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Old 27th Jan 2020, 05:28
  #72 (permalink)  
 
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Originally Posted by sprag47 View Post
The helicopter was VFR scudrunning...he wasn't on an IFR flight plan.
Which brings up the question for the guys who fly IFR in LA, how much delay would they have encountered had they filed from John Wayne to Camarillo? I see some IFR ATC clearances that go over LAX and probably hit the RNAV 26 at Camarillo that basically fly the I5/101 route that he ended up flying VFR. Most of the TEC routes I see would only add 10 miles to the direct route ( and the VFR helicopter route would have added at least that ).

Given the delays he had at Burbank and Van Nuys, maybe it would have been faster IFR? ( although it never seems to work out that way ).

I’m not trying to second guess the pilot so much as wonder how well the IFR system works in SOCAL for light aircraft? Especially on a almost VFR day... Here in Boston we almost never get delays filing IFR to the Cape and Islands, but of course it’s not nearly as congested here as LA. I’ve flown a fair bit out there, but only VFR... Seems a shame to not use the IFR capability of the S76 to its fullest. Also, with the limited amount of stick time I have in that aircraft, it doesn’t seem to be the best for scud running from a visibility standpoint ( the panel is pretty darn big ).
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Old 27th Jan 2020, 05:51
  #73 (permalink)  
 
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Most common routing is KSNA SLI POPPR SMO VNY KCMA. I’m willing to bet that after SMO(clear of LAX) they get direct KCMA. But I tend to fly VFR(if in a small piston) down there just because it’s quicker than getting delayed behind the airline traffic at SNA/BUR and corporate jets at VNY, so I’m not sure if that is normal. But I think they were landing by his camp, not actually at KCMA. Which if so, VFR would make sense in that if above or in the soup, he’d be stuck without an approach. If it was airport to airport, no need for a helicopter in the first place...unless that’s just how he rolled.
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Old 27th Jan 2020, 06:13
  #74 (permalink)  
 
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Ceilings along the coast up to KCMA were in the 1200 - 1500 ft region this morning, so that could have worked. However, getting to the sports academy they were going to, would have meant a climb into the marine layer going inland from KCMA.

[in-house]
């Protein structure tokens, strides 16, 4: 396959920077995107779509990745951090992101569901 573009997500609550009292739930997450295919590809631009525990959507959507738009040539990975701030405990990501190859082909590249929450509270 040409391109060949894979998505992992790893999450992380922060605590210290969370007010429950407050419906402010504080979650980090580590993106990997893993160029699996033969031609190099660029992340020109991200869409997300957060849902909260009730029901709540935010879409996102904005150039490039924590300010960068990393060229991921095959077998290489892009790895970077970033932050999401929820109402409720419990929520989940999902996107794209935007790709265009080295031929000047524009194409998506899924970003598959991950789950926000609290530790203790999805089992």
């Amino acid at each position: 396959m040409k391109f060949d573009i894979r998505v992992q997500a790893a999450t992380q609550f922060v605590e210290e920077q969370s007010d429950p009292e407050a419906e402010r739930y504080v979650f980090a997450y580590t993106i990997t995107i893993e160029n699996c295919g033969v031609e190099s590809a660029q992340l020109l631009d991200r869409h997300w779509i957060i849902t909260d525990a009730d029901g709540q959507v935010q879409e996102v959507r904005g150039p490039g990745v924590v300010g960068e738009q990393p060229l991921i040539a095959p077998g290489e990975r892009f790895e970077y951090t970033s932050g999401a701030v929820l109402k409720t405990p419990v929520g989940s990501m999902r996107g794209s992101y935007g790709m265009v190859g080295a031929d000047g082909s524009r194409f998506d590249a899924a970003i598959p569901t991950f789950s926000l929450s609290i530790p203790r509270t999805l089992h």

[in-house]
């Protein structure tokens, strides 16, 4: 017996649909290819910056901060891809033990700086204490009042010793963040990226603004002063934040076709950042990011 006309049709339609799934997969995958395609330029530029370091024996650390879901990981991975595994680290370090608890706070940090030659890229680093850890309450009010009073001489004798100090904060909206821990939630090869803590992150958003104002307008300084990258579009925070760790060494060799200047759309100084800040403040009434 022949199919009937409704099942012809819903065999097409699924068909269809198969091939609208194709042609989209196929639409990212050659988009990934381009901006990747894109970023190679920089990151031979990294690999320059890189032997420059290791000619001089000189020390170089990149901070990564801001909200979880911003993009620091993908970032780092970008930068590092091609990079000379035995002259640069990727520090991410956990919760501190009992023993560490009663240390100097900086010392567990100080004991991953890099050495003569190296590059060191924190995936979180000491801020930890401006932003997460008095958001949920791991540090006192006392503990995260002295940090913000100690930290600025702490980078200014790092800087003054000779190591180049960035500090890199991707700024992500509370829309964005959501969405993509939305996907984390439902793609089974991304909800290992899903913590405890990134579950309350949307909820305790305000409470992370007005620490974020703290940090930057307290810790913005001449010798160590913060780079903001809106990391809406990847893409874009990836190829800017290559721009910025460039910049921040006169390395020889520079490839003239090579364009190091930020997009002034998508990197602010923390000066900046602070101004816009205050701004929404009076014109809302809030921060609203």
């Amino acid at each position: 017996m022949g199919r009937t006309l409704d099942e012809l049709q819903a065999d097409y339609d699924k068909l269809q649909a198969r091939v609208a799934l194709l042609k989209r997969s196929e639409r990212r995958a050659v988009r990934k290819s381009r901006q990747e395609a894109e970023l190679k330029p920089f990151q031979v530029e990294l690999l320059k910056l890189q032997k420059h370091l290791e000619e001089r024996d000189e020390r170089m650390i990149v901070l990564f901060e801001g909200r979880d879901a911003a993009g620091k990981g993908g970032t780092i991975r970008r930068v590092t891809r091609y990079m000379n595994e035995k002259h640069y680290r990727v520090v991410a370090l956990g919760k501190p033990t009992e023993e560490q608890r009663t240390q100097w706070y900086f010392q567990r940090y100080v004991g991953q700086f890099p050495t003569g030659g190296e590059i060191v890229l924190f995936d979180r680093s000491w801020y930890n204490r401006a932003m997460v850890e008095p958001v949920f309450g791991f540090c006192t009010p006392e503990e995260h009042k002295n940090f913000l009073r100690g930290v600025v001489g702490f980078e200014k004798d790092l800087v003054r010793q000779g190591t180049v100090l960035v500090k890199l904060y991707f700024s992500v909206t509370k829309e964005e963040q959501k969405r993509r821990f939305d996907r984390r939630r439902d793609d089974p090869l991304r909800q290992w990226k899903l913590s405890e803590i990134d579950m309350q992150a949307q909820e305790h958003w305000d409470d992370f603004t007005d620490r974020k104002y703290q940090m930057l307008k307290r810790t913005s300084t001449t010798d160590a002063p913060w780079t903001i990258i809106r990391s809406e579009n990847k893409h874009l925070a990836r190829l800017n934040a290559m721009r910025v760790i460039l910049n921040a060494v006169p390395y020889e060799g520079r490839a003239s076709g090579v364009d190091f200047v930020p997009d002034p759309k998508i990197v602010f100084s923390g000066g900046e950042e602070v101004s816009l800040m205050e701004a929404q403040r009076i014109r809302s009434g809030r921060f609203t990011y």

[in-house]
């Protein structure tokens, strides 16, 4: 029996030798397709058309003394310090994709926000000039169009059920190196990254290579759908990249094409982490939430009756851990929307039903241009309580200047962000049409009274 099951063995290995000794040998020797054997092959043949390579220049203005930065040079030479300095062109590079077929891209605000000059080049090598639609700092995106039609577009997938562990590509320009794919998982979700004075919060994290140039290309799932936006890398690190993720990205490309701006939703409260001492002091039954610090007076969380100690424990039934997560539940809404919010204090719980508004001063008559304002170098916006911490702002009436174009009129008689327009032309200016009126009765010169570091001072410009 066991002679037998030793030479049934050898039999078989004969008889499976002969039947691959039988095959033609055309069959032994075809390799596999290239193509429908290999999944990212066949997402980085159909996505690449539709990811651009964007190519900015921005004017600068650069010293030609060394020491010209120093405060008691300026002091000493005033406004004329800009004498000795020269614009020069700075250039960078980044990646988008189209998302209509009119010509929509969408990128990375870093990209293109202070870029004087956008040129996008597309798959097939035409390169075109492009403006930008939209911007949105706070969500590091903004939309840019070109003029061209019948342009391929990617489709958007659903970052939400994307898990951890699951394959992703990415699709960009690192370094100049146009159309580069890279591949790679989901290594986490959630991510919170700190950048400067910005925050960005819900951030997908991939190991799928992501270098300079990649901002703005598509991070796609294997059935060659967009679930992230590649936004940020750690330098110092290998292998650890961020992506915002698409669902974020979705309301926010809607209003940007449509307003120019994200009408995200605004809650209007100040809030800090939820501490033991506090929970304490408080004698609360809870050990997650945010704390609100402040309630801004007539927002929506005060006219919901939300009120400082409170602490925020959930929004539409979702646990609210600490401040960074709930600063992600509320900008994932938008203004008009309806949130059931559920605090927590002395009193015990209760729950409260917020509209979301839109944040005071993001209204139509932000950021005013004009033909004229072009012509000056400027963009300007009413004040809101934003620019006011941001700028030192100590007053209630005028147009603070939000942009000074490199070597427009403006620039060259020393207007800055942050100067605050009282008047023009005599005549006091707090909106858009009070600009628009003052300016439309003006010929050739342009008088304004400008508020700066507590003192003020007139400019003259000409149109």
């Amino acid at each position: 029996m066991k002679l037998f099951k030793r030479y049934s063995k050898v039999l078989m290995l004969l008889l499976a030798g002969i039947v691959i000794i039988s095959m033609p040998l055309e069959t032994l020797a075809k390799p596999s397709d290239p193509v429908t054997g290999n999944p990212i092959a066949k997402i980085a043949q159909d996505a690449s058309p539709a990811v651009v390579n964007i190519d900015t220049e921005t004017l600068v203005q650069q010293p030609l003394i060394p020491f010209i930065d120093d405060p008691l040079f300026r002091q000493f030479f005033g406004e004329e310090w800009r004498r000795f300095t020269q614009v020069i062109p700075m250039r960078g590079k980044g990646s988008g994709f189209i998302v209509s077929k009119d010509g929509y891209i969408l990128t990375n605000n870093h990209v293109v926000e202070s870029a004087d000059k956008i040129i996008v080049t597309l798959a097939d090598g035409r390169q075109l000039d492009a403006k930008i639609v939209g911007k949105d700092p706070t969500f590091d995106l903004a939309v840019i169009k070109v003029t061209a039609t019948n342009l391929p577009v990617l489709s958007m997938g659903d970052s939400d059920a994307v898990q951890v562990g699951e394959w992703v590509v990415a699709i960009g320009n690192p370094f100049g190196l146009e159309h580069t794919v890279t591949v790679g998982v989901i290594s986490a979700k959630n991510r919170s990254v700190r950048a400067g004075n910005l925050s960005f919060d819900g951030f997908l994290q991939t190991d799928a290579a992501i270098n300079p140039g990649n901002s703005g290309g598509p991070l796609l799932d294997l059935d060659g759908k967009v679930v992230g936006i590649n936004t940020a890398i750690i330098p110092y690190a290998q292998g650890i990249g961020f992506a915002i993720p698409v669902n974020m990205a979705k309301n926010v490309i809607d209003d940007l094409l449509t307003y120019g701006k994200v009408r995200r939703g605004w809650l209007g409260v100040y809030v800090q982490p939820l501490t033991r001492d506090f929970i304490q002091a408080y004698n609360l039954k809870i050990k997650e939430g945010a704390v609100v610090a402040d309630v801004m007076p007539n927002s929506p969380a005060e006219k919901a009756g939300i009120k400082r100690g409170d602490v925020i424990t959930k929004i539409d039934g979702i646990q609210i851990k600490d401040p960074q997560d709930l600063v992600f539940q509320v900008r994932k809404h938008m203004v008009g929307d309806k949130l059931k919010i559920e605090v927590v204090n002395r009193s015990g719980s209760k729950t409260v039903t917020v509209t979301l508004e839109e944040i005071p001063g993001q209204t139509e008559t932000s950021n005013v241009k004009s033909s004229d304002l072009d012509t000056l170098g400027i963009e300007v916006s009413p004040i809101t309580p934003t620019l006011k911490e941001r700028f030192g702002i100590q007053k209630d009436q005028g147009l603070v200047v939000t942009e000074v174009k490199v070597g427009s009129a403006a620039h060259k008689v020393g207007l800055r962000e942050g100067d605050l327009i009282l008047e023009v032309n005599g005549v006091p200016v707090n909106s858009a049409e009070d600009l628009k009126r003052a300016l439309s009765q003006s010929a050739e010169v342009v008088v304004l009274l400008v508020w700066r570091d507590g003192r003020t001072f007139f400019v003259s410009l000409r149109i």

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Old 27th Jan 2020, 06:29
  #75 (permalink)  
 
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Question

Originally Posted by Gomrath View Post
I live 1 mile from the crash site. This morning I was at that location 10 minutes before the accident and viz was about 1/4 mile. The weather
​does not blow in from the west but rather the marine layer comes up Malibu Canyon from the south and usually burns off by late morning. However, this morning it was really damp unusual weather and definitely IMC conditions. The helicopter came westbound along the 101, then turned S across Agoura Rd then E where it crashed into the hillside. Without wishing to speculate, I wondered if the pilot was attempting for the Lost Hills Sheriff's Dept Helipad. Had he continued West along the 101 for another 20 seconds then turned S across Agoura Rd , he would have been over the helipad. However with
1/4 mile viz at the surface at best, it may have been difficult to spot.

Gomrath, you're reply sounds like you know the area, and a good explanation.

My question to the others: If it was a CFIT and if they were genuinely lost in IMC conditions, why in a helicopter would you slow down to a 'Hover' or 20-40 kts on the nose, establish where you are, what helipad or oval is nearby to land, and then assess a better track to the basketball stadium whilst racking VMC. The helicopter has a luxury of flying slow, not decreasing height, increasing speed as the graphs show. Is this the view of heli pilots - or does commercial pressure make you fly the client faster to the destination whilst on a thrill ride?
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Old 27th Jan 2020, 06:40
  #76 (permalink)  
 
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Originally Posted by 172driver View Post
Don't you think there might have been a lot of pressure from the pax? To me this one sounds almost like a classic get-there-itis where the pilot just didn't have the guts to utter the magic word: no. Sad in any case.